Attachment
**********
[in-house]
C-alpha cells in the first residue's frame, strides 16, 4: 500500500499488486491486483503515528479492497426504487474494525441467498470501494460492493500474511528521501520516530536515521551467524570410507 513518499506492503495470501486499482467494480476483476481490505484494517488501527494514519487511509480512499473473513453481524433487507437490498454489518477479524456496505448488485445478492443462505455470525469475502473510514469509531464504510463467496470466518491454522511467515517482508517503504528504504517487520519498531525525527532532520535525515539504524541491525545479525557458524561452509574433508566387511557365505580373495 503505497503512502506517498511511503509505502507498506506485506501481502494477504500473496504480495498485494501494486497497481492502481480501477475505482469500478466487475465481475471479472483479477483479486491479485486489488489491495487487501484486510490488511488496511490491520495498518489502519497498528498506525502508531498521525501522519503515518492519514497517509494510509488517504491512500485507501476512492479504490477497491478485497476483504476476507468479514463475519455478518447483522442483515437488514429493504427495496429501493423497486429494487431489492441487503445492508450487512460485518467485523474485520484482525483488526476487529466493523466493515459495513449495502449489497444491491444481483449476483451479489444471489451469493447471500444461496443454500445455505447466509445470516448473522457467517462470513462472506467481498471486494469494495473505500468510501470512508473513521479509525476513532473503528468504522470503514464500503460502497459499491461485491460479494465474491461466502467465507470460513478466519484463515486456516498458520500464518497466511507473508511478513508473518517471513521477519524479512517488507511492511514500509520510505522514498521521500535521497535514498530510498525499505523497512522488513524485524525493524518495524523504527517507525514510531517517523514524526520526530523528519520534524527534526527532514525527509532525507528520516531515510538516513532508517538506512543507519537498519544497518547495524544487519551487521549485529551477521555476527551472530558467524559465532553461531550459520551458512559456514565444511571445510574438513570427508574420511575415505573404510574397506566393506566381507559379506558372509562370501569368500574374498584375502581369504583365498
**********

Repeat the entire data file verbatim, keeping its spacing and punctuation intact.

[in-house]
C-alpha cells in the first residue's frame, strides 16, 4: 500500500499488486491486483503515528479492497426504487474494525441467498470501494460492493500474511528521501520516530536515521551467524570410507 513518499506492503495470501486499482467494480476483476481490505484494517488501527494514519487511509480512499473473513453481524433487507437490498454489518477479524456496505448488485445478492443462505455470525469475502473510514469509531464504510463467496470466518491454522511467515517482508517503504528504504517487520519498531525525527532532520535525515539504524541491525545479525557458524561452509574433508566387511557365505580373495 503505497503512502506517498511511503509505502507498506506485506501481502494477504500473496504480495498485494501494486497497481492502481480501477475505482469500478466487475465481475471479472483479477483479486491479485486489488489491495487487501484486510490488511488496511490491520495498518489502519497498528498506525502508531498521525501522519503515518492519514497517509494510509488517504491512500485507501476512492479504490477497491478485497476483504476476507468479514463475519455478518447483522442483515437488514429493504427495496429501493423497486429494487431489492441487503445492508450487512460485518467485523474485520484482525483488526476487529466493523466493515459495513449495502449489497444491491444481483449476483451479489444471489451469493447471500444461496443454500445455505447466509445470516448473522457467517462470513462472506467481498471486494469494495473505500468510501470512508473513521479509525476513532473503528468504522470503514464500503460502497459499491461485491460479494465474491461466502467465507470460513478466519484463515486456516498458520500464518497466511507473508511478513508473518517471513521477519524479512517488507511492511514500509520510505522514498521521500535521497535514498530510498525499505523497512522488513524485524525493524518495524523504527517507525514510531517517523514524526520526530523528519520534524527534526527532514525527509532525507528520516531515510538516513532508517538506512543507519537498519544497518547495524544487519551487521549485529551477521555476527551472530558467524559465532553461531550459520551458512559456514565444511571445510574438513570427508574420511575415505573404510574397506566393506566381507559379506558372509562370501569368500574374498584375502581369504583365498